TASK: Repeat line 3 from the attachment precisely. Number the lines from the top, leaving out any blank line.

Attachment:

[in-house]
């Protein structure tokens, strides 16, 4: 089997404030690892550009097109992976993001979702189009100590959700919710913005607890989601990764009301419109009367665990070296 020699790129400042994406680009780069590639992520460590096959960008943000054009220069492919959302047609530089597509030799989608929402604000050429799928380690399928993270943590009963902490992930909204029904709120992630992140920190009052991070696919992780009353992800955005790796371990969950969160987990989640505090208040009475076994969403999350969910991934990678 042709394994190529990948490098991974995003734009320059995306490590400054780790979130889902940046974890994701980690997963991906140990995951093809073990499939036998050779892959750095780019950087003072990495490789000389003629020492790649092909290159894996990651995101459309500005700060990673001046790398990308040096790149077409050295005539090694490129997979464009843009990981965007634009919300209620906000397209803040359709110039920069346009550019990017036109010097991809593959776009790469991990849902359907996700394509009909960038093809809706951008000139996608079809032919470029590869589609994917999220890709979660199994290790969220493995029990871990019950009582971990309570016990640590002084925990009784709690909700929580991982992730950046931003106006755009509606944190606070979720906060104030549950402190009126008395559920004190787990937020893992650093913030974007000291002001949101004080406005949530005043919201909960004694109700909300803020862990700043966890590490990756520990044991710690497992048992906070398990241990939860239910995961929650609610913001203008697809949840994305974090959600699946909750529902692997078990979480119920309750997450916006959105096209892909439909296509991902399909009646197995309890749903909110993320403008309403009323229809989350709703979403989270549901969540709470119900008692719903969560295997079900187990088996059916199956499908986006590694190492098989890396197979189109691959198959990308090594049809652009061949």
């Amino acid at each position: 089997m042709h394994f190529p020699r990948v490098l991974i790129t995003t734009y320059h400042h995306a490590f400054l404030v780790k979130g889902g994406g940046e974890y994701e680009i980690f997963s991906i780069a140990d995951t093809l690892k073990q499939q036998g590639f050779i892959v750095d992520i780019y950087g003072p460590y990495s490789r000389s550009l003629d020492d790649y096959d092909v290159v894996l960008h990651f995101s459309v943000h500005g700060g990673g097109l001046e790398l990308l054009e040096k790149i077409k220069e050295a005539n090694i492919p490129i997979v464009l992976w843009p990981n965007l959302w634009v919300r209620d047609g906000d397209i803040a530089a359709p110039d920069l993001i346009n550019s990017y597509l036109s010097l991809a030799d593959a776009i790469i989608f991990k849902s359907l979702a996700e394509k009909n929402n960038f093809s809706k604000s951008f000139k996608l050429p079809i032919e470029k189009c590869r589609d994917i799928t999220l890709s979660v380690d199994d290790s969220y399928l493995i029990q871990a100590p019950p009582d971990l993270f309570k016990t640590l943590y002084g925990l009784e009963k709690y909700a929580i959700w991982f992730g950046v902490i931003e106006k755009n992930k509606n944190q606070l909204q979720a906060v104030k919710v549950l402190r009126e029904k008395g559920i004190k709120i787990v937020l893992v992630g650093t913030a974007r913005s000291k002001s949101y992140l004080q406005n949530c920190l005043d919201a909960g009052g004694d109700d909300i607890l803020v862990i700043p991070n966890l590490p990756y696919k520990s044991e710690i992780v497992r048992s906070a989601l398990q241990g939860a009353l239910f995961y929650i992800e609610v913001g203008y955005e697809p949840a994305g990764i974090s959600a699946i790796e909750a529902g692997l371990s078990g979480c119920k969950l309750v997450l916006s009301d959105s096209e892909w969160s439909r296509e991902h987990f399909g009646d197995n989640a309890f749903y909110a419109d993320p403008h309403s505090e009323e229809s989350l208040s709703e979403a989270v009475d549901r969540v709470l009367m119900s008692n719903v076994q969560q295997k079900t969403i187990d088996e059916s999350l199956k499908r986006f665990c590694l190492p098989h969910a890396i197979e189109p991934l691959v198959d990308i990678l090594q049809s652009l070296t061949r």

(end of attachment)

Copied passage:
């Amino acid at each position: 089997m042709h394994f190529p020699r990948v490098l991974i790129t995003t734009y320059h400042h995306a490590f400054l404030v780790k979130g889902g994406g940046e974890y994701e680009i980690f997963s991906i780069a140990d995951t093809l690892k073990q499939q036998g590639f050779i892959v750095d992520i780019y950087g003072p460590y990495s490789r000389s550009l003629d020492d790649y096959d092909v290159v894996l960008h990651f995101s459309v943000h500005g700060g990673g097109l001046e790398l990308l054009e040096k790149i077409k220069e050295a005539n090694i492919p490129i997979v464009l992976w843009p990981n965007l959302w634009v919300r209620d047609g906000d397209i803040a530089a359709p110039d920069l993001i346009n550019s990017y597509l036109s010097l991809a030799d593959a776009i790469i989608f991990k849902s359907l979702a996700e394509k009909n929402n960038f093809s809706k604000s951008f000139k996608l050429p079809i032919e470029k189009c590869r589609d994917i799928t999220l890709s979660v380690d199994d290790s969220y399928l493995i029990q871990a100590p019950p009582d971990l993270f309570k016990t640590l943590y002084g925990l009784e009963k709690y909700a929580i959700w991982f992730g950046v902490i931003e106006k755009n992930k509606n944190q606070l909204q979720a906060v104030k919710v549950l402190r009126e029904k008395g559920i004190k709120i787990v937020l893992v992630g650093t913030a974007r913005s000291k002001s949101y992140l004080q406005n949530c920190l005043d919201a909960g009052g004694d109700d909300i607890l803020v862990i700043p991070n966890l590490p990756y696919k520990s044991e710690i992780v497992r048992s906070a989601l398990q241990g939860a009353l239910f995961y929650i992800e609610v913001g203008y955005e697809p949840a994305g990764i974090s959600a699946i790796e909750a529902g692997l371990s078990g979480c119920k969950l309750v997450l916006s009301d959105s096209e892909w969160s439909r296509e991902h987990f399909g009646d197995n989640a309890f749903y909110a419109d993320p403008h309403s505090e009323e229809s989350l208040s709703e979403a989270v009475d549901r969540v709470l009367m119900s008692n719903v076994q969560q295997k079900t969403i187990d088996e059916s999350l199956k499908r986006f665990c590694l190492p098989h969910a890396i197979e189109p991934l691959v198959d990308i990678l090594q049809s652009l070296t061949r």